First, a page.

# Introduction

This site concerns `posest`, a C/C++ library for 3D pose
estimation from point correspondences that is distributed as open source under the GNU General Public License
(GPL).
Pose estimation refers to the computation of position and orientation estimates that fully define the
posture of a rigid object in space (6 DoF
in total). The computation is based on a set of known 3D points and their corresponding 2D projections
on an imaging sensor. The library estimates the relative motion between the 3D points and the camera.
Depending on the application, it can estimate object pose when the camera is stationary and the
points originate from a moving object, or camera pose when a camera moves freely in a mostly
stationary scene. Single or binocular camera systems are supported. Image points typically
originate from local features,
however `posest` is oblivious to their origin.
Mismatched 3D-2D point pairs (i.e. outliers) are tolerated via robust regression techniques.
Pose is estimated by optimizing physically meaningful geometric criteria.

The development of `posest` has been partially supported by the
EC FP7 programme
under grant no. 270138 DARWIN.

# Technical Overview

`posest` includes monocular and binocular pose estimation variants. Binocular pose
estimation offers increased accuracy at the cost of increased computing time.
The approach adopted in each case is outlined below; more details can be found in our
related ICVS'13 publication which is available here [bibtex].

**Monocular robust pose estimation**__Preliminary pose estimation__: A P3P or P4P solver is embedded in a RANSAC framework that uses the redescending M-estimator sample consensus (MSAC) cost function for hypotheses scoring. RANSAC determines the best scoring hypothesis and classifies correspondences into inliers and outliers. In addition to pose, the P4P solver can also yield focal length estimates (i.e., it is actually a P4Pf solver).__Non-linear refinement__: The preliminary pose is refined by minimizing the cumulative reprojection error for all inliers. To mitigate the influence of mislocalized 2D points, a M-estimate of the reprojection error rather than the squared Euclidean norm is minimized. This minimization is carried out iteratively with the Levenberg-Marquardt algorithm initialized with the preliminary pose and using analytic Jacobians.__Global optimization__: When the non-linear refinement is initiated far from the true minimum, it runs the risk of getting trapped to a local minimum. To counter this, multi-start global optimization can (optionally) be employed to explore the pose space using multiple local optimizations each initialized with a different starting point.**Binocular robust pose estimation**__Extrinsic calibration__: The two cameras are calibrated extrinsically with the aid of a calibration grid. This procedure is performed offline as the calibration is assumed to remain fixed.__Monocular pose estimation__: Pose estimation is performed individually for each of the two cameras, as described above.__Joint pose refinement__: A single pose is estimated for the binocular pair, enforcing the constraint that the relative pose of the employed cameras is known. The estimation employs the inliers of each monocular estimation and is based on the minimization of the binocular reprojection error in both images. Such an approach circumvents the error-prone reconstruction of points via triangulation and does not limit the baseline of the two views nor calls for sparse feature or 3D point matching.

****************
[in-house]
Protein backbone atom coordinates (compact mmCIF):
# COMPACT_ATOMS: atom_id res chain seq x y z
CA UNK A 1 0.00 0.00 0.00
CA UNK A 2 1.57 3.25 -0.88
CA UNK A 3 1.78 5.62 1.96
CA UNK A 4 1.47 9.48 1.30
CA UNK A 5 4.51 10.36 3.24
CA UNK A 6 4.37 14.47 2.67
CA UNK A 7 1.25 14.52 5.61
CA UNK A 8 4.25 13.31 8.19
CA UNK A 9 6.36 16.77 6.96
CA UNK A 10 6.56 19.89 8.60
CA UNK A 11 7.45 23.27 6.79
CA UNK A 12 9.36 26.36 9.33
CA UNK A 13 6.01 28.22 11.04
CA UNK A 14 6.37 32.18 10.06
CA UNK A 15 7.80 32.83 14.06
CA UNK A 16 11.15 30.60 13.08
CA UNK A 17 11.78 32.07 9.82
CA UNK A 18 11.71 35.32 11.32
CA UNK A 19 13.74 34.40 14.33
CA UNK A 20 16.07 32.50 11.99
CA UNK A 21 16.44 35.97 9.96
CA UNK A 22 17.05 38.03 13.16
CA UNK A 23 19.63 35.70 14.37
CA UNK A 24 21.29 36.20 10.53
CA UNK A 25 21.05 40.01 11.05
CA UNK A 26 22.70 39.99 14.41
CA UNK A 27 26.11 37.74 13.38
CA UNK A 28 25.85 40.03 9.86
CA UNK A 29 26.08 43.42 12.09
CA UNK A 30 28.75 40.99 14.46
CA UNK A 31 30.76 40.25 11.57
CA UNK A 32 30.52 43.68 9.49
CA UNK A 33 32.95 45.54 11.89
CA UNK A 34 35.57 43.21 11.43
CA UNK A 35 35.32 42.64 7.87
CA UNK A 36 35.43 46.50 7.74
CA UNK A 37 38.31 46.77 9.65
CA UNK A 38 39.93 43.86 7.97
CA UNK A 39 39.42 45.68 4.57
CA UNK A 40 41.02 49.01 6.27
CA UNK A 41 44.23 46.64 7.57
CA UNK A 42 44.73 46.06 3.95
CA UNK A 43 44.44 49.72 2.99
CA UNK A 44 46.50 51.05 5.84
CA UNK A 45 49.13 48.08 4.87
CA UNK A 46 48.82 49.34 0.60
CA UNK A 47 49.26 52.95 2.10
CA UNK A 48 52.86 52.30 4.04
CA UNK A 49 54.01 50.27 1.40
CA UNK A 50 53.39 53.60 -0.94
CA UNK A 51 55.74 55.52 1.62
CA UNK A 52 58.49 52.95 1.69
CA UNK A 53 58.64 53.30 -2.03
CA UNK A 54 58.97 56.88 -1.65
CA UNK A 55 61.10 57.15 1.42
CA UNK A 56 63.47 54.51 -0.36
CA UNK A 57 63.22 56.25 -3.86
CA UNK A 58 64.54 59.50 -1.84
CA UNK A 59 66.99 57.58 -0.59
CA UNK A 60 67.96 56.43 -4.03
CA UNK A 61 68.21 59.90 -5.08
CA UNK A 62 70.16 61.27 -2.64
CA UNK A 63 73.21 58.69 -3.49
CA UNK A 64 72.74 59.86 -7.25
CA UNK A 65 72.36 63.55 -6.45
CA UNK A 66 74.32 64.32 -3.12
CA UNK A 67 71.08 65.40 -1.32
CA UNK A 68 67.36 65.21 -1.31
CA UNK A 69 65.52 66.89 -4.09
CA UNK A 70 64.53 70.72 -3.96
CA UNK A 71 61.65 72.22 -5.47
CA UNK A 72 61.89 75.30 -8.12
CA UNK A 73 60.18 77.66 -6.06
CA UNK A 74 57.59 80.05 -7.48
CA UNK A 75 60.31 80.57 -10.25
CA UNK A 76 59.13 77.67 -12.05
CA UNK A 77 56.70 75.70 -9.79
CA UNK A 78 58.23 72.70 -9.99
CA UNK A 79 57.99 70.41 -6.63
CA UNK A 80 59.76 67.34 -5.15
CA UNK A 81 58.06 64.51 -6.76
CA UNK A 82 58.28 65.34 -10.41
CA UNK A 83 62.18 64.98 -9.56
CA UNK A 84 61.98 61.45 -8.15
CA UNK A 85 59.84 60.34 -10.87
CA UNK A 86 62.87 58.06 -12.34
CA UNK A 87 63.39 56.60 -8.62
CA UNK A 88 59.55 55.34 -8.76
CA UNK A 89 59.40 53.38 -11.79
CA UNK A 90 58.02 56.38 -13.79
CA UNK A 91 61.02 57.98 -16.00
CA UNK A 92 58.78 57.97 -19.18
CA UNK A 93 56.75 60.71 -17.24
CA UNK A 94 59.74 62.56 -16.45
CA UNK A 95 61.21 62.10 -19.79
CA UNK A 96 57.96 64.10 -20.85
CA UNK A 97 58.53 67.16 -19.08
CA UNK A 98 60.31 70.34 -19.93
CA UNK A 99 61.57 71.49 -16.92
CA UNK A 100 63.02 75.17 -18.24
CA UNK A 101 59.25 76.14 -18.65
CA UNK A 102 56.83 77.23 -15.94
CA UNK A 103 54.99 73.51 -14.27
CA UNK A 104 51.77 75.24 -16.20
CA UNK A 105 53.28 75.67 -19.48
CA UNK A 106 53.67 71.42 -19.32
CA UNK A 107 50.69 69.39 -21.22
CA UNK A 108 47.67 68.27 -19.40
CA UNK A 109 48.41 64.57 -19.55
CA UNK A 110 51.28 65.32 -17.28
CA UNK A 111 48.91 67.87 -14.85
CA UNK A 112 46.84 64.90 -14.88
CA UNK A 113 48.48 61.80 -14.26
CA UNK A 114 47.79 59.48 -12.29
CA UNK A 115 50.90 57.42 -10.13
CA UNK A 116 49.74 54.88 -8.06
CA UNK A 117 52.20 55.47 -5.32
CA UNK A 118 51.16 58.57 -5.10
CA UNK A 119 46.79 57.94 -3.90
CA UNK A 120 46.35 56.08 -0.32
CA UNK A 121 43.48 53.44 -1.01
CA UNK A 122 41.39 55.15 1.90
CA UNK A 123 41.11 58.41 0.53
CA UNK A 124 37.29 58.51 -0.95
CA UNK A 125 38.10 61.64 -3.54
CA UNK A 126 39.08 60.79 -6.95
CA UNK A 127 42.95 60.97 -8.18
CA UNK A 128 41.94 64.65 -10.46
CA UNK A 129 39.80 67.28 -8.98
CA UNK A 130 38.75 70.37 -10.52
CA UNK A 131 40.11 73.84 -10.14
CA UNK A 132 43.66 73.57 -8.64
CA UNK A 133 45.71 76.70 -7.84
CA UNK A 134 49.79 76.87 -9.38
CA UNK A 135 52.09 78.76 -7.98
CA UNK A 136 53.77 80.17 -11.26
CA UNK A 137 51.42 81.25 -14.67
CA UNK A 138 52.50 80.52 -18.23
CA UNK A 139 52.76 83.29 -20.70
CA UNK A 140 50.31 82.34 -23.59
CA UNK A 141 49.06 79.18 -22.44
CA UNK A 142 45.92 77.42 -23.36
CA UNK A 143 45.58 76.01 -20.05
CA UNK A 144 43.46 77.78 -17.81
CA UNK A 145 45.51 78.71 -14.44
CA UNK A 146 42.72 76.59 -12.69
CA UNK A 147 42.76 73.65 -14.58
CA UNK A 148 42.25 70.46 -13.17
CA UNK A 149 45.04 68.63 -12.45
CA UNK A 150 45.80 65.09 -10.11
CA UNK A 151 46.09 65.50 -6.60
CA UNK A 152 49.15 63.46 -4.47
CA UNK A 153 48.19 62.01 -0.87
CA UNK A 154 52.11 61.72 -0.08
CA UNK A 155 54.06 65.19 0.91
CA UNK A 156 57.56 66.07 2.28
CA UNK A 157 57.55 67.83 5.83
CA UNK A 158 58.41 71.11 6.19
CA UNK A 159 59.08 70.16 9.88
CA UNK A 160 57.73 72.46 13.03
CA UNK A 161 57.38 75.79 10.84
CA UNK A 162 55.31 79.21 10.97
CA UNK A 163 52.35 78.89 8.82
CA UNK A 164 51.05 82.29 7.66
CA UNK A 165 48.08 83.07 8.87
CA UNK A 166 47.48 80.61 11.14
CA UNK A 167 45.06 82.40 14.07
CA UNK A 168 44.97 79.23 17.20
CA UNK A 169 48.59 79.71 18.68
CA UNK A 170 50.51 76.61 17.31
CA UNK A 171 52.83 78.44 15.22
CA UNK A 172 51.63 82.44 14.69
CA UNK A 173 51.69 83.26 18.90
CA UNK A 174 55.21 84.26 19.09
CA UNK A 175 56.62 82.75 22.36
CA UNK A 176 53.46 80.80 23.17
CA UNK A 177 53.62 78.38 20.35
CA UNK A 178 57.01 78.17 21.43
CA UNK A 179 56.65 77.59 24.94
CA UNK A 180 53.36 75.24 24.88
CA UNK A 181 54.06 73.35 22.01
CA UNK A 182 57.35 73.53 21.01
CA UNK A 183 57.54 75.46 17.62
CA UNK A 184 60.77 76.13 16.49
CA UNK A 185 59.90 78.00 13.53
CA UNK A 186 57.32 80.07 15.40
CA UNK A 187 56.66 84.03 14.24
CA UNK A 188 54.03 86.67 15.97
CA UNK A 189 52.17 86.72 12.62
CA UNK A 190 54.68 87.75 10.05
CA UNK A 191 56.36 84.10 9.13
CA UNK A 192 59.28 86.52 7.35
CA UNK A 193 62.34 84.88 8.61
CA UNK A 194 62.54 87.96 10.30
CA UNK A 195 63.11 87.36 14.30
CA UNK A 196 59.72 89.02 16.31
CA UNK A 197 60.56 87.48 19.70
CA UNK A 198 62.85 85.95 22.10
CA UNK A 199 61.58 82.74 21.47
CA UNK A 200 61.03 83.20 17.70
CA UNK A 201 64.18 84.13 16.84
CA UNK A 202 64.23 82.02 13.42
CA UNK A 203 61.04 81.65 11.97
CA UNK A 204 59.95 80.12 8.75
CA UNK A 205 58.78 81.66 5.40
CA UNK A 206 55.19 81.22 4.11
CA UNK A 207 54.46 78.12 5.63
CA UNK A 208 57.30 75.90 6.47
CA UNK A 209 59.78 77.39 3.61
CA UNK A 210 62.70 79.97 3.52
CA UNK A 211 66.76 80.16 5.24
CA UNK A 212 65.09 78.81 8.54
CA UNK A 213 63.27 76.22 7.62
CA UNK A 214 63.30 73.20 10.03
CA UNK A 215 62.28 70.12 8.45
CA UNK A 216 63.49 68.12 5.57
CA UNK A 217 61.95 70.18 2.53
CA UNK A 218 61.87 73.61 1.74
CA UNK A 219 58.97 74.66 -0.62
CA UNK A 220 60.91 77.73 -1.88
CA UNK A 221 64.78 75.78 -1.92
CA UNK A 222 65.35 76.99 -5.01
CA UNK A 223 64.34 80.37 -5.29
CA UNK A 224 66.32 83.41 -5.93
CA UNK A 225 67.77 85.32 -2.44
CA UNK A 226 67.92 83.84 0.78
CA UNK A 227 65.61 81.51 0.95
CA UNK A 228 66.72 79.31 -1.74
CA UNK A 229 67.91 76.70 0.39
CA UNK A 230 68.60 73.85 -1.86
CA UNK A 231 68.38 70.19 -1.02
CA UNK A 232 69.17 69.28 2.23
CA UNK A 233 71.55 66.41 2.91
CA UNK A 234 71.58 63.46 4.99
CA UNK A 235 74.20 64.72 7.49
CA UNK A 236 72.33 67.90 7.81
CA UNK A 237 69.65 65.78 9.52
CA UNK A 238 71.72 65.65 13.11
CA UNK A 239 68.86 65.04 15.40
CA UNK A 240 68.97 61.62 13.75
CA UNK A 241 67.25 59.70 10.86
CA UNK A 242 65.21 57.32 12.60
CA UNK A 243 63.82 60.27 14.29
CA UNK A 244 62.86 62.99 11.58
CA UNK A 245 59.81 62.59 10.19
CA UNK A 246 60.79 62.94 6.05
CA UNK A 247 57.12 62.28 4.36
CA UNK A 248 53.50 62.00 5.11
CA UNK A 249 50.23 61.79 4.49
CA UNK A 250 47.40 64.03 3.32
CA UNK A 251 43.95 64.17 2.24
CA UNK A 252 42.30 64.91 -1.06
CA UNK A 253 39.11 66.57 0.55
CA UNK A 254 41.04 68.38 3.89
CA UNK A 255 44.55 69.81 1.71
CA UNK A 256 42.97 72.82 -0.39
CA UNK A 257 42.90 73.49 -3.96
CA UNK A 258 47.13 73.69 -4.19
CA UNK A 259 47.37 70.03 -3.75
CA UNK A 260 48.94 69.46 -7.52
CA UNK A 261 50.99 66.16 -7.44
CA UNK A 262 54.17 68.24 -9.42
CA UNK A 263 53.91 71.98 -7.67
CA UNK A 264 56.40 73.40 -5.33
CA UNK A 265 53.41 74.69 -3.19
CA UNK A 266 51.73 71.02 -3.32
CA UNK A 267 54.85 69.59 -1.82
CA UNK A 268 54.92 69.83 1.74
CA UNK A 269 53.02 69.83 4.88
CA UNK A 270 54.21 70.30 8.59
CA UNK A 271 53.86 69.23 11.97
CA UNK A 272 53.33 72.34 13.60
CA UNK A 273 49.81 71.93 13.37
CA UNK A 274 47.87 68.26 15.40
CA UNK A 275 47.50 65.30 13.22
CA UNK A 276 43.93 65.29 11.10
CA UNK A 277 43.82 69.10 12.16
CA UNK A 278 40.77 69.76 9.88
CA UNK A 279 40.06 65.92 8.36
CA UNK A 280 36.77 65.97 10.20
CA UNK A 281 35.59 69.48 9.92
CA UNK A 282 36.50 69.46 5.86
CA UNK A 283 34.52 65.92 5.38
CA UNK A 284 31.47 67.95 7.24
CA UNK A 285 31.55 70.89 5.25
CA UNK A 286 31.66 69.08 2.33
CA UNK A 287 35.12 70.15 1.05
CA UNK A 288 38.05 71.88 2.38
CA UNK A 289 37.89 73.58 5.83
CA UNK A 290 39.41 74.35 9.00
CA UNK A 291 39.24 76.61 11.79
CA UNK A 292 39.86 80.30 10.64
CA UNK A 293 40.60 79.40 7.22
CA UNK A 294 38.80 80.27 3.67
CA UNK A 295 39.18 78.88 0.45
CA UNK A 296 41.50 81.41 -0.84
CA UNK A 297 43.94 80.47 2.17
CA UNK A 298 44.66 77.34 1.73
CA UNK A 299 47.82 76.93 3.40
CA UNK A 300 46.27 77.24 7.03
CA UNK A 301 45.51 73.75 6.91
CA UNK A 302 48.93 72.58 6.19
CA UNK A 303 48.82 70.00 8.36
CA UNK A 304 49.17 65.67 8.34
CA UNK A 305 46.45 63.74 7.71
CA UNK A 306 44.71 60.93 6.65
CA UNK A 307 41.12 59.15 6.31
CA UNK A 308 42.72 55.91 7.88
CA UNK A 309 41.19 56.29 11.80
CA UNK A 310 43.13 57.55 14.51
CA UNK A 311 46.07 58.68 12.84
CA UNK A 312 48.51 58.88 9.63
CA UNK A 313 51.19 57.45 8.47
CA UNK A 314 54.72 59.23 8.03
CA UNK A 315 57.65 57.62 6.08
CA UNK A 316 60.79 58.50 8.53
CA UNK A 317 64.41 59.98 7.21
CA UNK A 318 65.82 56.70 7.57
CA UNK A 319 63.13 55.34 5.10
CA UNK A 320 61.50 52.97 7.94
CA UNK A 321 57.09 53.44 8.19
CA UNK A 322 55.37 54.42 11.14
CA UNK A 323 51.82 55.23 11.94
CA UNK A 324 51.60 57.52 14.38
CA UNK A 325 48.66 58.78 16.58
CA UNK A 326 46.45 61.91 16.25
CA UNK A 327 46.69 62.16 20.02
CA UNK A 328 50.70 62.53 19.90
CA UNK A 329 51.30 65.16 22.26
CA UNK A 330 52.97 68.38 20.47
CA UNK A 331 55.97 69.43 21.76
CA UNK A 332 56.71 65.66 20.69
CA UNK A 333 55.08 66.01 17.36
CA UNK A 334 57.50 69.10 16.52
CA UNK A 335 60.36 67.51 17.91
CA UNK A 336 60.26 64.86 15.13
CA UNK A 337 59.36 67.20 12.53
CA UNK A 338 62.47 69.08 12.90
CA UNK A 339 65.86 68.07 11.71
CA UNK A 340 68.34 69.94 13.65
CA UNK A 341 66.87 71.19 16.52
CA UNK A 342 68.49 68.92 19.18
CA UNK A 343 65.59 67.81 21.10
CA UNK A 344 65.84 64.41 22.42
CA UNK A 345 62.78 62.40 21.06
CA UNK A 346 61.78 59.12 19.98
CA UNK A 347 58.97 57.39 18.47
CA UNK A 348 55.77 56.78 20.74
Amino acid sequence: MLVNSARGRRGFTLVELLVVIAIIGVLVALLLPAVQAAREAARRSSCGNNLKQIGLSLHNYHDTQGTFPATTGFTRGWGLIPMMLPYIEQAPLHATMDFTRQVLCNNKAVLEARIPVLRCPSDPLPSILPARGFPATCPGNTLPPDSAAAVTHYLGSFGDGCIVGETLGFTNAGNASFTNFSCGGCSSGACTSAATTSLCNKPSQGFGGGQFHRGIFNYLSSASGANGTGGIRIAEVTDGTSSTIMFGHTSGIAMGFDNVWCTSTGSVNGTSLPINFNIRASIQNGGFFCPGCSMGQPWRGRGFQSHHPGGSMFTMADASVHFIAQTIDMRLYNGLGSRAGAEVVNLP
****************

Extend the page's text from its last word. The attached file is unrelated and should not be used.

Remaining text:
`posest_demo.c`and

`binocposest_demo.c`provide working examples of using

`posest`. A MEX-file interface for using

`posest`from within matlab is also provided.

It is stressed that

`posest`does

**not**include any means for detecting and matching point features between the 3D world and images. Such functionality can be supplied by other software such as, for example, Lowe's SIFT detector & descriptor, or the VLFeat and OpenSURF libraries.

# Available Functions

`posest` provides two primary user-callable functions for performing pose estimation.
Function prototypes and a brief explanation of their arguments is provided below.
Some general conventions followed by both functions are as follows.
Points (2 or 3D) are provided as 2D arrays where rows correspond to individual
vectors and columns to vector coordinates. For example, the two 3D vectors (10., 20., 30.)
and (70., 80., 90.) are laid out in memory as

10. | 20. | 30. |

70. | 80. | 90. |

10. | 20. | 30. | 70. | 80. | 90. |

The included

`posest_demo.c`sample program gives a working example of pose estimation from user-supplied data.

`posest()`

```
.:: toggle display ::.
```

`posestBinoc()`

```
.:: toggle display ::.
```

# Contact Address

If you find this package useful or have any comments/questions/suggestions, please contact me at

Be warned that although we try to reply to most messages, it might take long to do so.

In case that you use `posest` in your published work, please cite this
paper and acknowledge this site.

hits since Thu Oct 9 12:04:27 EET 2014